How are school counselors different from school psychologists?

They sound similar: School Counselor and School Psychologist. And in fact, there is some overlap; both professions deliver services directly to students, as well as work with parents or staff in the schools. But there are several significant differences.

Here’s a quick guide to help you understand those differences as well as what career paths each can lead to.

School CounselorSchool Psychologist
Area of Focus:
Deliver services to all students with level of services differentiated based on needs.
Collaborate with teachers and parents for classroom and individual intervention.
Areas of Focus:
Deliver intervention, assessment, and support services to specific students.
Collaborate with educational administrators to influence school district policy and coordinate school and community provider services for students.
Responsibilities:
Provide short-term individual counseling, group counseling, appraisal and advising, and classroom lessons promoting academic success, college/career readiness, and social/emotional development of all students
Responsibilities:
Conduct assessments and screenings, intelligence tests, determines eligibility for special education services, and provides referrals for external assistance.
Provide mental health or behavioral counseling in collaboration with teachers, administrators, or other school personnel.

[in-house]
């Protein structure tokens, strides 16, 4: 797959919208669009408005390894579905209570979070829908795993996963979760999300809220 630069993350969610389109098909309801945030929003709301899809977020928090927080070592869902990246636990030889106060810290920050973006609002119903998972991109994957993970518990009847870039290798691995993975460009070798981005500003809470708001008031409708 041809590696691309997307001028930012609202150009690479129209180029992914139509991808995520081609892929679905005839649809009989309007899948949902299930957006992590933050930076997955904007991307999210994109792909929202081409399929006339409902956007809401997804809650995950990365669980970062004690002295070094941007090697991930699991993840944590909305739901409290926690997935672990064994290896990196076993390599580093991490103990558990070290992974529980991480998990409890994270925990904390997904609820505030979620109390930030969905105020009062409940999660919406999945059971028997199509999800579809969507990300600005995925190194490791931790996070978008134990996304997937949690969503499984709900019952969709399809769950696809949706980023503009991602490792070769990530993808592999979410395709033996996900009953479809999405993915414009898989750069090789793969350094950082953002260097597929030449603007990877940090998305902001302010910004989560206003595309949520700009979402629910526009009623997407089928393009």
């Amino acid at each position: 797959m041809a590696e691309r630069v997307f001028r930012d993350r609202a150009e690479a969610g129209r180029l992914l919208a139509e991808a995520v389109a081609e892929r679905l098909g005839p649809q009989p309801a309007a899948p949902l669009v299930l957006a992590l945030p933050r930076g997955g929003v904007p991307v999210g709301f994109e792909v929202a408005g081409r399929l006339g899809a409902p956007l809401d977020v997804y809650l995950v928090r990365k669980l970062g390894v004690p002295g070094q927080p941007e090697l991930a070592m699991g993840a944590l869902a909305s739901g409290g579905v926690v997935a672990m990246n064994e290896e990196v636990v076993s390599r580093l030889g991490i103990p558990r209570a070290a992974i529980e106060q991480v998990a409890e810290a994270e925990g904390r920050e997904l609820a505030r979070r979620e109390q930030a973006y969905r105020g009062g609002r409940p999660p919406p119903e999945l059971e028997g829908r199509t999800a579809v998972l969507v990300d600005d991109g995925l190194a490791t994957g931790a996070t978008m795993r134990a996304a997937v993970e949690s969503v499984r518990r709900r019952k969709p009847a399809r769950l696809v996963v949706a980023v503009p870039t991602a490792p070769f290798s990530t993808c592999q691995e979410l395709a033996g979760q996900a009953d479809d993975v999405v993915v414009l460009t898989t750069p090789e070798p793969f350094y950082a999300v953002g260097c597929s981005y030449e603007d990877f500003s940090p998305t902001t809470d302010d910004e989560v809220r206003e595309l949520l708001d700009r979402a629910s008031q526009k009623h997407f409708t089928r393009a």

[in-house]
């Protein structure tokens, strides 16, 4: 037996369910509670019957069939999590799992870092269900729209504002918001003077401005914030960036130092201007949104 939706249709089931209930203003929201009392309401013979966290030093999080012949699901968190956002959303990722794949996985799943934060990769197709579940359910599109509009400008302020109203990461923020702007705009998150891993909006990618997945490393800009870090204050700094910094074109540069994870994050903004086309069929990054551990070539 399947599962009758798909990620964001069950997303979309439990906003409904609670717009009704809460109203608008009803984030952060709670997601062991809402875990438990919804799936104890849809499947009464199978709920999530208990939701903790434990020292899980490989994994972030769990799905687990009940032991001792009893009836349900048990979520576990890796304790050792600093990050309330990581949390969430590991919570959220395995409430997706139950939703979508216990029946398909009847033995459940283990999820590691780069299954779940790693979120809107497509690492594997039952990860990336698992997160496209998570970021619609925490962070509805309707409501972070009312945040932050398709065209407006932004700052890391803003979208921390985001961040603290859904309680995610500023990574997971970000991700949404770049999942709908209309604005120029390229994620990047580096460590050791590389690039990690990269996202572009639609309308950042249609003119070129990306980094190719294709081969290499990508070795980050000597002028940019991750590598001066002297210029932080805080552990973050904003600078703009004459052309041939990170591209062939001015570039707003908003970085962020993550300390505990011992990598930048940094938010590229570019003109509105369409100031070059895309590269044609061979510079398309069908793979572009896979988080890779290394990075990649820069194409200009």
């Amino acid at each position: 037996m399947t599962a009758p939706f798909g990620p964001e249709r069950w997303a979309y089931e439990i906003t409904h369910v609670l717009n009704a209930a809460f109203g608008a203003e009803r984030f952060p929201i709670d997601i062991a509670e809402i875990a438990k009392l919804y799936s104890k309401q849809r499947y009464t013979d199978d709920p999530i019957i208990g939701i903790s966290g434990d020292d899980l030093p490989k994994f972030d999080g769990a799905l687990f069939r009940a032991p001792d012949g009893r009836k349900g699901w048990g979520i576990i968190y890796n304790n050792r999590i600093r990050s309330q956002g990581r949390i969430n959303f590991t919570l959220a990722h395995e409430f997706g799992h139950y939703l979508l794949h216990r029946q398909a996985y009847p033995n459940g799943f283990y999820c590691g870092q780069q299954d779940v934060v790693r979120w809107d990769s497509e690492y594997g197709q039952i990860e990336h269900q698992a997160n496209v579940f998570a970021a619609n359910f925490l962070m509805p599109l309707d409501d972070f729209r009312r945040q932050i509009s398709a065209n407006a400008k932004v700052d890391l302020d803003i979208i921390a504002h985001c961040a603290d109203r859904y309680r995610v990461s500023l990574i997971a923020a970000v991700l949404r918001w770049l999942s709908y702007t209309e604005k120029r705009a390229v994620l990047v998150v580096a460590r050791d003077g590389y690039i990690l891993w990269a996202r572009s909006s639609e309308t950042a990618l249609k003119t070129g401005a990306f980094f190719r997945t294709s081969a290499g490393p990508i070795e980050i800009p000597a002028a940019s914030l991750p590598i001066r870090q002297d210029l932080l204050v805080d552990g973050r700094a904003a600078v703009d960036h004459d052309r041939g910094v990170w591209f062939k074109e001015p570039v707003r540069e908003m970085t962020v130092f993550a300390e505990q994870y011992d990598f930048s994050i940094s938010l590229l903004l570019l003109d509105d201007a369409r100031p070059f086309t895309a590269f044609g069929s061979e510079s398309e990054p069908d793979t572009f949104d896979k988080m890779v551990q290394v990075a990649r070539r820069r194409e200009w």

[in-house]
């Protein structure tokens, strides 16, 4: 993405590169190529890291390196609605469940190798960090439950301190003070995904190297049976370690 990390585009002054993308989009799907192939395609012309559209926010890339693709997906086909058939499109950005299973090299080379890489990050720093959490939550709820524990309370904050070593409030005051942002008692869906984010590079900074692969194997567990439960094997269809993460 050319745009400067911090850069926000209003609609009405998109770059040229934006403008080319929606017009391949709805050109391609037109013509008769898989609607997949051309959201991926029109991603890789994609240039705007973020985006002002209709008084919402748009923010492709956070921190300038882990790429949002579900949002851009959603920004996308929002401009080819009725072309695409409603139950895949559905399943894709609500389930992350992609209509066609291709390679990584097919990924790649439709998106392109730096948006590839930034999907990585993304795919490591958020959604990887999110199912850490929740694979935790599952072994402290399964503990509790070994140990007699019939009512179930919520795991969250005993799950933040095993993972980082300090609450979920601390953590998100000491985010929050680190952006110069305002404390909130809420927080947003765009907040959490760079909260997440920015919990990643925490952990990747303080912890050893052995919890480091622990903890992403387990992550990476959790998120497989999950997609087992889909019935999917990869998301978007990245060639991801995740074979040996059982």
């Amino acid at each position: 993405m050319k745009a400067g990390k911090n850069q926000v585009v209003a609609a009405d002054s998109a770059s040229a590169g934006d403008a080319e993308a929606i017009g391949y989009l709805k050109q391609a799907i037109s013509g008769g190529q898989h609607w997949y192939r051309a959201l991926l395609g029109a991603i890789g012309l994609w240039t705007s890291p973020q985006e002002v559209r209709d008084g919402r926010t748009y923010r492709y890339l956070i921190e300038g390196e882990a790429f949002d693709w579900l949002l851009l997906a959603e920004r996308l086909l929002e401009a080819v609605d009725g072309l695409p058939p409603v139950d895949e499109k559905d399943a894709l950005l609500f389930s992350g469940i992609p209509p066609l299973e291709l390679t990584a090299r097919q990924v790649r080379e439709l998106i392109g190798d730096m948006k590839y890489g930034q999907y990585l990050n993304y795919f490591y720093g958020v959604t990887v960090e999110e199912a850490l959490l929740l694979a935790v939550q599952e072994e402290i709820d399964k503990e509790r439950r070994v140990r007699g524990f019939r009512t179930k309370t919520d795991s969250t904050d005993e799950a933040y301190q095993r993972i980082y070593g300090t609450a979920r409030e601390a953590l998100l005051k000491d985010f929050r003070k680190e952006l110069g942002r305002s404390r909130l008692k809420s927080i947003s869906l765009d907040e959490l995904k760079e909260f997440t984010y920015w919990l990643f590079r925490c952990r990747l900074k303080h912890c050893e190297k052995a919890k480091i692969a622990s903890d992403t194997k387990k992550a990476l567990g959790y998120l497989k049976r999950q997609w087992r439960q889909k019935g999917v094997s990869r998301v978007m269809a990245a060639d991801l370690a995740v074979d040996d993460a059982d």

Collect and analyze academic behavior data for individuals and schools to improve school-wide assessment and accountability.
Employment Settings to Explore:
K-12 public school, K-12 private school, Land-based or online college or university, Community college
Employment Settings to Explore:
Land-based or online college or university, Community college, K-12 public schools, K-12 private schools, Consulting firm, Private practice, Hospital, Government – state, federal, School system district office, Community mental health clinic
Related Job Titles to Explore:
School counselor, Guidance counselor, Counselor, College counselor, Advisor, Academic advisor, Academic counselor, Career counselor
Related Job Titles to Explore:
Adjunct or part-time psychology faculty, Full-time psychology faculty, School psychologist, Diagnostician, Program evaluator/director, Administrator, Researcher, Consultant
Licensure Requirements:
Licensure or certification by the state
Licensure Requirements:
Licensure or certification by the state department of education is typically required.
Applicable Coursework:
Master’s in School Counseling program courses include:
Theories of Counseling with Children and Adolescents, Counseling for College and Career Readiness, Child and Adolescent Psychopathology, Group Counseling and Psychotherapy, School Counseling Program Development and Evaluation
Applicable Coursework:
PsyD in School Psychology program courses include:
Principles of School Psychology, Child and Adolescent Development for School Psychologists, Psychological Testing, Consultation and Collaboration in the School, Childhood Mental Health, Counseling, and Crisis Intervention/Prevention

Capella offers a PsyD in School Psychology program and a CACREP-accreditedMaster’s in School Counseling program.